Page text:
Several previous works have recognized a similar problem for the SMH concerning reciprocal sentences that receive weaker interpretations than predicted (e.g. Winter 2001; Philip, 2000; Kerem et al. 2009; Poortman et al. 2017). For example, both Kerem et al. (2009) and Poortman et al. (2017) showed experimentally that a sentence like The boys are pinching each other in the case of three boys is judged as true in a situation where each boy pinches only one other boy, despite the fact that a stronger interpretation is not excluded by properties of the predicate pinch.

3 Typicality: Defining Context

These examples, both with reciprocals and conjunction, point to a fundamental issue with the proposal at hand. Since context is not specified in much detail, the SMH, both in its original and extended form, assumes that the interpretation of these sentences is only sensitive to so called ‘definitional’ aspects of the meaning of predicate concepts. In other words, it only takes into account whether particular denotations of predicates are possible or impossible, i.e. whether they are an instance of that predicate concept or not. In the case of predicate conjunction, that means that the hypothesis only looks at whether intersective conjunction is possible or not, given the predicates at hand. Such sharp distinctions appear to be insufficient in accounting for the interpretation patterns that we observe. Alternatively, one can take into account so-called typicality effects in categorization. The notion of typicality (at least as it is assumed in the current study) simply refers to the phenomenon that human subjects are able to grade different instances of a concept with respect to their representativeness of a given category. To illustrate, besides being able to categorize a sparrow and an ostrich within the bird category and a bat and a crocodile outside of it, people also distinguish between members of a category: e.g. a sparrow is judged a more typical bird than an ostrich. Since the 1970’s, a range of psychological studies has shown for such one-place predicates that subjects consistently rank some instances of a concept as more typical than others, and that such rankings correlate with other measures of typicality such as categorization speed and error rate (e.g. Rosch 1973; Smith et al. 1974; Rosch and Mervis 1975). Moreover, I follow Hampton (2007) in assuming that an instance’s category membership and its typicality as an instance of that category are two related behavioral measurements, based on one and the same underlying variable. For example, there is a correlation between binary membership measures for sparrow (1), ostrich (1), bat (0) and crocodile (0) on the one hand, and their typicality rating on the other hand (sparrow > ostrich > bat > crocodile). Hampton assumes a so-called threshold model, according to which there is a threshold somewhere along a typicality function that makes a binary distinction between members (sparrow, ostrich) and non-members (bat, crocodile).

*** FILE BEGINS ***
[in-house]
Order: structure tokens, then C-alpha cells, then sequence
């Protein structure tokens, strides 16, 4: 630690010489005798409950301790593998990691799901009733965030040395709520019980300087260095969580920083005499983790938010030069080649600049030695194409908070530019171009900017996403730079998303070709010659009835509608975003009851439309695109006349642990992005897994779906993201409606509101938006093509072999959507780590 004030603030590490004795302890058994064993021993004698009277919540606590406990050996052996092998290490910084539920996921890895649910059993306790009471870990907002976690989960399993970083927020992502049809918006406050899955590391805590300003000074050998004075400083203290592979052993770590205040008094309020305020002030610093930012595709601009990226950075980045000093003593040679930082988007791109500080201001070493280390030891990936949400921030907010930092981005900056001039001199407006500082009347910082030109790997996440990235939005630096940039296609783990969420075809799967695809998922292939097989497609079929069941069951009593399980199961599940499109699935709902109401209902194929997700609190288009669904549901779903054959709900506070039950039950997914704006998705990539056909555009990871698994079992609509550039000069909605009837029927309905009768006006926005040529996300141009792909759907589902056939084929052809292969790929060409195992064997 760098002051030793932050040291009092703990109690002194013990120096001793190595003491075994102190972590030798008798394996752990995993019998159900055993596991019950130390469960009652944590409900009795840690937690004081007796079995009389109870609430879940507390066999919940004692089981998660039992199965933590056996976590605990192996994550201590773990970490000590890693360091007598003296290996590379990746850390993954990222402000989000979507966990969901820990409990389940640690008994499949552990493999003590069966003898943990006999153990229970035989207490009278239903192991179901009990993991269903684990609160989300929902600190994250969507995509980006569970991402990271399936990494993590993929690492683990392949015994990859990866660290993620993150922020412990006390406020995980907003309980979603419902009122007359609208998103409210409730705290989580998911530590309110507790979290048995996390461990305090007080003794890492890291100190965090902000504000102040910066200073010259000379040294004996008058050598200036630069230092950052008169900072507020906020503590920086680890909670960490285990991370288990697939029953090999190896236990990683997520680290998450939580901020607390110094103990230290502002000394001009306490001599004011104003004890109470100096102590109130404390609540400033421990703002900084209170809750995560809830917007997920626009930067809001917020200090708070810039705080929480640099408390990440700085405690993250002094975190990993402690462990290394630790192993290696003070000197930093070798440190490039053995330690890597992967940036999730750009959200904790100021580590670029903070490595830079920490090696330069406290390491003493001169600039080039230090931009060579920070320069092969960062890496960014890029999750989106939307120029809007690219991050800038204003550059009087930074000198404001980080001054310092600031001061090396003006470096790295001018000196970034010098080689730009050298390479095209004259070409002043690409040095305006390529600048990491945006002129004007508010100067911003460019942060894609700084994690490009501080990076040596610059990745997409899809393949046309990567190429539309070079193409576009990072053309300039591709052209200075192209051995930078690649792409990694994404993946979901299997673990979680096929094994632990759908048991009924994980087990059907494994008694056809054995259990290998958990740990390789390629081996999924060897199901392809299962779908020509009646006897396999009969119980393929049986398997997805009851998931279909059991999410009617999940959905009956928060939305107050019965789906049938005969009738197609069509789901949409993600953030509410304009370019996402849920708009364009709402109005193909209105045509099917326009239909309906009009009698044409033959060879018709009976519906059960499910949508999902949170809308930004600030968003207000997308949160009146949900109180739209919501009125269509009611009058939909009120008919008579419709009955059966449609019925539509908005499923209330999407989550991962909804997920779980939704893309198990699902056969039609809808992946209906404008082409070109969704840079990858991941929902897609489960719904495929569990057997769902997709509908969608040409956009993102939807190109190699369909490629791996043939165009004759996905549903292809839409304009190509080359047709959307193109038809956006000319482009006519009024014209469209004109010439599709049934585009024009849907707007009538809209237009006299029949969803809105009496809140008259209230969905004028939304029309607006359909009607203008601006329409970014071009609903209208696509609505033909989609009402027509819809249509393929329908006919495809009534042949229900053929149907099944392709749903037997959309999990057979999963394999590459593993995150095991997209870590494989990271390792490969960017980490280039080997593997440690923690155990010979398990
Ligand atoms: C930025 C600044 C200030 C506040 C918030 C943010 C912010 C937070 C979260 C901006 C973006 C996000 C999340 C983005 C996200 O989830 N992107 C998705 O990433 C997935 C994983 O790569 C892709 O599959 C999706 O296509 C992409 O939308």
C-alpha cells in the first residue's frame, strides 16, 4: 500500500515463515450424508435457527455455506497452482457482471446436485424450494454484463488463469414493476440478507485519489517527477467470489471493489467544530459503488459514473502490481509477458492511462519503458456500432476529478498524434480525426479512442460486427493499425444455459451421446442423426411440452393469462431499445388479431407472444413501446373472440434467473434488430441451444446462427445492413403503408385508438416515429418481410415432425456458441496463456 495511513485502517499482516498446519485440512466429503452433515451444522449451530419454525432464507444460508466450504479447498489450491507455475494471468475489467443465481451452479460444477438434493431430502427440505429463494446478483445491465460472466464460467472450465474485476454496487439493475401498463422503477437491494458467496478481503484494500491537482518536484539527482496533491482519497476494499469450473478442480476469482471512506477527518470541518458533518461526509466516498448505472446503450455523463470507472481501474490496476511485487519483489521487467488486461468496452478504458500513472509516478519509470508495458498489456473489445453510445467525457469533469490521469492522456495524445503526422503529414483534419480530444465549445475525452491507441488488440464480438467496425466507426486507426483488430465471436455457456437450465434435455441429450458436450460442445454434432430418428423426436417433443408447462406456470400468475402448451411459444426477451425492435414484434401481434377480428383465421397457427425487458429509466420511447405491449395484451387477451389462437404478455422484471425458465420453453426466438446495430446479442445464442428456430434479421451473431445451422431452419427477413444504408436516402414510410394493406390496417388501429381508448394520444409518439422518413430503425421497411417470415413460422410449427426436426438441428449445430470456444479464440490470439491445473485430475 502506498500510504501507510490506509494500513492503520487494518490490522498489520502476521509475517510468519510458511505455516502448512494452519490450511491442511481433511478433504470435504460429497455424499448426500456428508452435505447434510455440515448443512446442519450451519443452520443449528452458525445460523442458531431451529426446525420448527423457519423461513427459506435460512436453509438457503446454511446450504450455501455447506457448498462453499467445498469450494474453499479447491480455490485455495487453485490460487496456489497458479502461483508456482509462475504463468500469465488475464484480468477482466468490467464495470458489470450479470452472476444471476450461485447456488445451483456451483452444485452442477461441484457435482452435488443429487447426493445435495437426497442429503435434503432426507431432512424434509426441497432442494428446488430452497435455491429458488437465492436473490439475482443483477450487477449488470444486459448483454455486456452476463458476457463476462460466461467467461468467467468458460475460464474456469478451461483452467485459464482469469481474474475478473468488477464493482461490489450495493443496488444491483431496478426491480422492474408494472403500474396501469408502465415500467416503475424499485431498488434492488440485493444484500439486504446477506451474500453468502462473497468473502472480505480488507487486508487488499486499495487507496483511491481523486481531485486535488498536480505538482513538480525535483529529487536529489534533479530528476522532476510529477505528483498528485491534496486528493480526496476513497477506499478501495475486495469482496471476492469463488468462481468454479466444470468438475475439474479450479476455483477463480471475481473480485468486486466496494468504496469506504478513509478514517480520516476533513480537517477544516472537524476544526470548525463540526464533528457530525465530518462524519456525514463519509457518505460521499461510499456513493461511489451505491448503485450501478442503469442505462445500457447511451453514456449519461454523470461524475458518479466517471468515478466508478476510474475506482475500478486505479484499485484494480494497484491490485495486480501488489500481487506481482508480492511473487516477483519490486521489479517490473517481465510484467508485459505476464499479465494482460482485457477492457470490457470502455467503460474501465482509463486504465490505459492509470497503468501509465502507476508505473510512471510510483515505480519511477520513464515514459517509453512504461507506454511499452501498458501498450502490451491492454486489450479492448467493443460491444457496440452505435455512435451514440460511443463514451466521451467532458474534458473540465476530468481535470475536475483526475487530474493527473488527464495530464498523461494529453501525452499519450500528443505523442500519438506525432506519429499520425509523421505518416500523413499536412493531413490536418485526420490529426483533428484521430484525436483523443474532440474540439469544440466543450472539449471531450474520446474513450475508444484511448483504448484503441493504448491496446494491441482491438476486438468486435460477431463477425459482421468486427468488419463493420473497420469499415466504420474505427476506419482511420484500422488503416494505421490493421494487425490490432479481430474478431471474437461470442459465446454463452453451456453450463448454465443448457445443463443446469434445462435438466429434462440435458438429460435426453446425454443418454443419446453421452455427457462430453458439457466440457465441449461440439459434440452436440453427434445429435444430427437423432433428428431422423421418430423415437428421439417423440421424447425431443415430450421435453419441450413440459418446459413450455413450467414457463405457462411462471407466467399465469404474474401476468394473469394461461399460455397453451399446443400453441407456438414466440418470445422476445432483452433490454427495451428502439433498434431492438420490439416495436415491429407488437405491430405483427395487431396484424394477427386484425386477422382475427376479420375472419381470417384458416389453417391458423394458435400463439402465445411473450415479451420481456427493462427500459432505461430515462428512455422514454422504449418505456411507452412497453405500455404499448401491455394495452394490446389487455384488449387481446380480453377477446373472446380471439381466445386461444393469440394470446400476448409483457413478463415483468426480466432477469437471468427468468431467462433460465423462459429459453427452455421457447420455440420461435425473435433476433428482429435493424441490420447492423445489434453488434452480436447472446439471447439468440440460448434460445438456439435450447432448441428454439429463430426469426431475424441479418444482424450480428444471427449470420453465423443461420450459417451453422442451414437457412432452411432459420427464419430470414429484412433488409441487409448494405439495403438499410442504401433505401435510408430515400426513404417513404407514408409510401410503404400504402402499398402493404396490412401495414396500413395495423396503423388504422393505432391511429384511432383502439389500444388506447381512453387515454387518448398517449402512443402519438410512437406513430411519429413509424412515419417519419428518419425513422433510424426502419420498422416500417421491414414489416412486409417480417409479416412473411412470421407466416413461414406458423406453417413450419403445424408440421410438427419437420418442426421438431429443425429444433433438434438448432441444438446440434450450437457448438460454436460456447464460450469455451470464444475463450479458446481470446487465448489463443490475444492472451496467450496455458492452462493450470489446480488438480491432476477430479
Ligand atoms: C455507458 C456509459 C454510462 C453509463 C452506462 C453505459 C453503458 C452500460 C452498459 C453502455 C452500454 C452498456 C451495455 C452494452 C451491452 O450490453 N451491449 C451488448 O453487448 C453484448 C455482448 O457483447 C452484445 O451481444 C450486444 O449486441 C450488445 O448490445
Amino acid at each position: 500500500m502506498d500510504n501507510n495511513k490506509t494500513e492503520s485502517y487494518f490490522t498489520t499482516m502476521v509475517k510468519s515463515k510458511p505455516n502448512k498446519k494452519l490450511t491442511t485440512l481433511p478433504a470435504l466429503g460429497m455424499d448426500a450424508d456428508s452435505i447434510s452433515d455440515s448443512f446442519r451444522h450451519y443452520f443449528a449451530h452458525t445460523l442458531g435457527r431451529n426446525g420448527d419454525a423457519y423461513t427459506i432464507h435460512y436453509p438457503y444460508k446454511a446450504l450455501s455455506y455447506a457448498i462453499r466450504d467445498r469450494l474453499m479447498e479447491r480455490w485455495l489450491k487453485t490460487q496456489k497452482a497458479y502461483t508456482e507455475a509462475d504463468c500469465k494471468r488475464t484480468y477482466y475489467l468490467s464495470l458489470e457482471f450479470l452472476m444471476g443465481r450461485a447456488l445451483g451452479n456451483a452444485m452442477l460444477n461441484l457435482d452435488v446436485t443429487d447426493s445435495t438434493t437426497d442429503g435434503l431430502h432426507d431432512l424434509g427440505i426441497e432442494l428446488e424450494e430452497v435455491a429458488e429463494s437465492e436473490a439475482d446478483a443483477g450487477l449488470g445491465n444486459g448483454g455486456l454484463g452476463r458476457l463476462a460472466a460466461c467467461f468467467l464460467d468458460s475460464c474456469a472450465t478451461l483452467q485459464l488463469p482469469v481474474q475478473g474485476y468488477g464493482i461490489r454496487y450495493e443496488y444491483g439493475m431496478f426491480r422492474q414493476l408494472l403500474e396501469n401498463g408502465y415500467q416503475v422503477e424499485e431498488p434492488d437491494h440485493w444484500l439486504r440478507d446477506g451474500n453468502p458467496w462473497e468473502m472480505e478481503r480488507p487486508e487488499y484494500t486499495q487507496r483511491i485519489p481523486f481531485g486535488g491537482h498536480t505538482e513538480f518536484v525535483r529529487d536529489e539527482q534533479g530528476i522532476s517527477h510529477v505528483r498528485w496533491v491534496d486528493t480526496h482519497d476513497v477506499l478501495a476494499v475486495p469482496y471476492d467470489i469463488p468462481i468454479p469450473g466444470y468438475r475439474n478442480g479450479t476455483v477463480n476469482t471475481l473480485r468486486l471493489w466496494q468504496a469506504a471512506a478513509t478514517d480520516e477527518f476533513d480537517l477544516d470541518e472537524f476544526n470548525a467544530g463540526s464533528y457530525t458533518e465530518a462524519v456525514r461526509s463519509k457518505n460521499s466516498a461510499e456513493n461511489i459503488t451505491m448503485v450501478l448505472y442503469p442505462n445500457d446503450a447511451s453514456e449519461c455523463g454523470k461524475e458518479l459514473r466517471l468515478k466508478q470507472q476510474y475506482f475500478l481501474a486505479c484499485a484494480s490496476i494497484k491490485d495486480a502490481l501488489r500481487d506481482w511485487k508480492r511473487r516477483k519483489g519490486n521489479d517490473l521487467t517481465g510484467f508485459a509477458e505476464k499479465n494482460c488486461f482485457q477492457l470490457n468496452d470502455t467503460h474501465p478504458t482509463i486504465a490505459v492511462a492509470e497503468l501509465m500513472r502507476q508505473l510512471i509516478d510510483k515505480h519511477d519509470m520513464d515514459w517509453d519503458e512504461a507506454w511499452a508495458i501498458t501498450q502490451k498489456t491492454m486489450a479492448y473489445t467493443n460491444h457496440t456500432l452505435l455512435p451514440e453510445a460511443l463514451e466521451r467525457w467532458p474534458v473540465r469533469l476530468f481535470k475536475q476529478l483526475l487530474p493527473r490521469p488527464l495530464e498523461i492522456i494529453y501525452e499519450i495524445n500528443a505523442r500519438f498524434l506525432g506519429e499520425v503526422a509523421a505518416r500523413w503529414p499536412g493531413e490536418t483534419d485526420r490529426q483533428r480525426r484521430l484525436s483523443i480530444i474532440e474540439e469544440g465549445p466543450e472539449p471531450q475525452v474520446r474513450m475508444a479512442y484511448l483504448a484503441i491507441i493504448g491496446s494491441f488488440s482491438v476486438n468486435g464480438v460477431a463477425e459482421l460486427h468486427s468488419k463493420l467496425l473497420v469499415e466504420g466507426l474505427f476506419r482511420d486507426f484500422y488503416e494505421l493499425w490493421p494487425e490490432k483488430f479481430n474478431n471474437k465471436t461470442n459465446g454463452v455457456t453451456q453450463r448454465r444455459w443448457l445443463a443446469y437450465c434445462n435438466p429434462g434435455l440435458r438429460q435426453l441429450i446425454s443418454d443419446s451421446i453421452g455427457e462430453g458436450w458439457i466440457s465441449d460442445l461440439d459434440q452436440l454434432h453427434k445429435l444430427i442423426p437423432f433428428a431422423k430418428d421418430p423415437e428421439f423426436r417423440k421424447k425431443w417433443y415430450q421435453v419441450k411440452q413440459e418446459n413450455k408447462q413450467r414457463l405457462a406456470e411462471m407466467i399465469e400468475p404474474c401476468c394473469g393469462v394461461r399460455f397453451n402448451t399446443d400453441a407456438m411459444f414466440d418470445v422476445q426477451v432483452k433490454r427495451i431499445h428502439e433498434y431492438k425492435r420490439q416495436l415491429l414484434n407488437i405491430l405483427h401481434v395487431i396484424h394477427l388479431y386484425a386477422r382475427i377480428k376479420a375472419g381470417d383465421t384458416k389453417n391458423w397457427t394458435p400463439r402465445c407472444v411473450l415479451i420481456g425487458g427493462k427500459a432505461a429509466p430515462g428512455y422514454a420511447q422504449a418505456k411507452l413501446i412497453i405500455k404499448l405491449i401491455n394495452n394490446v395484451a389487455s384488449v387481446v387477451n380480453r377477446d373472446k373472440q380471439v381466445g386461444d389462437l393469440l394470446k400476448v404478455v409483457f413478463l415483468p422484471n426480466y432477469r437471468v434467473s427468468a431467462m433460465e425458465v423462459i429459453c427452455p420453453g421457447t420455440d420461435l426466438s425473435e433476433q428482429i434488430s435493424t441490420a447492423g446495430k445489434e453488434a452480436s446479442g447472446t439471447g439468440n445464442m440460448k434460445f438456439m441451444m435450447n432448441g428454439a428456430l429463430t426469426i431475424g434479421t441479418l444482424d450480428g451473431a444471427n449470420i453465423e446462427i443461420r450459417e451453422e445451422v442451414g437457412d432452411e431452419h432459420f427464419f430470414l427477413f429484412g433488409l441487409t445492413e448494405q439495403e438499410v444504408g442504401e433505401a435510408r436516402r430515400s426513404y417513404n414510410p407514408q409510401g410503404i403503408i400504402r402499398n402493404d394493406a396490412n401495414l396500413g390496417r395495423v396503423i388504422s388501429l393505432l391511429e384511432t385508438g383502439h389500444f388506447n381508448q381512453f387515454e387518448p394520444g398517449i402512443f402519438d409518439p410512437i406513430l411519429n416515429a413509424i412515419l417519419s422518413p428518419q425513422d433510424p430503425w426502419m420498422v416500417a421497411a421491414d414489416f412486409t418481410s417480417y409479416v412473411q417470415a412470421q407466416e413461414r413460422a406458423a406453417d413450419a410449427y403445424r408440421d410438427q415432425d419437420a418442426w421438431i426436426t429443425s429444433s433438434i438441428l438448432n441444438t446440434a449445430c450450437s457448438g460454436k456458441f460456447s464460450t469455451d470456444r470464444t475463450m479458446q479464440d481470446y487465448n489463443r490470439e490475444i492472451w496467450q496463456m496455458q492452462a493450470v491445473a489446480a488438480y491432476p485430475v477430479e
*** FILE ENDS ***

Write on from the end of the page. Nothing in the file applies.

For the current purposes, taking into account typicality means extending the aspects of meaning that the SMH is sensitive to from definitional to prototypical, thus fleshing out what constitutes context.3 Incorporating such typicality effects on reasoning was first proposed as a solution for reciprocal sentences, in the shape of the Maximal Typicality Hypothesis (Kerem et al. 2009; Poortman et al. 2017). Firstly, this hypothesis assumes that typicality effects also exist for verb concepts like the binary predicate concept pinch, i.e. it assumes that subjects can consistently rank some instances of pinching as more typical than others. The difference with noun concepts like bird is thus merely a matter of the type of things that are being categorized, namely events instead of objects. Secondly, it predicts that these typicality effects for verb concepts systematically affect the logical interpretation of the reciprocal expression that they combine with. Specifically, the Maximal Typicality Hypothesis (MTH) predicts the core situation for a reciprocal sentence to be the maximal one among those that are most typical for the predicate concept in the sentence (for an elaborate discussion see Poortman et al. 2017).